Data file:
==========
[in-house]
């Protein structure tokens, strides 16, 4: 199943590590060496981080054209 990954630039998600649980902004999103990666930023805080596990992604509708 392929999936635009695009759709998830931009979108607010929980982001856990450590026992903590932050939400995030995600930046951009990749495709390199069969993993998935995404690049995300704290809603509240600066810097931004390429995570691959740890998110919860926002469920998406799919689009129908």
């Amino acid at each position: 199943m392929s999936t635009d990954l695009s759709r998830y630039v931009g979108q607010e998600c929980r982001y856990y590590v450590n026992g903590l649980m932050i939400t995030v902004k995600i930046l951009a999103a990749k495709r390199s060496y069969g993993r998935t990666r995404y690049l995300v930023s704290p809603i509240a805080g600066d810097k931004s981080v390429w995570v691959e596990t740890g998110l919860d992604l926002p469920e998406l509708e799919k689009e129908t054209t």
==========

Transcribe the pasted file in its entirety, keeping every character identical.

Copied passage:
[in-house]
């Protein structure tokens, strides 16, 4: 199943590590060496981080054209 990954630039998600649980902004999103990666930023805080596990992604509708 392929999936635009695009759709998830931009979108607010929980982001856990450590026992903590932050939400995030995600930046951009990749495709390199069969993993998935995404690049995300704290809603509240600066810097931004390429995570691959740890998110919860926002469920998406799919689009129908």
């Amino acid at each position: 199943m392929s999936t635009d990954l695009s759709r998830y630039v931009g979108q607010e998600c929980r982001y856990y590590v450590n026992g903590l649980m932050i939400t995030v902004k995600i930046l951009a999103a990749k495709r390199s060496y069969g993993r998935t990666r995404y690049l995300v930023s704290p809603i509240a805080g600066d810097k931004s981080v390429w995570v691959e596990t740890g998110l919860d992604l926002p469920e998406l509708e799919k689009e129908t054209t």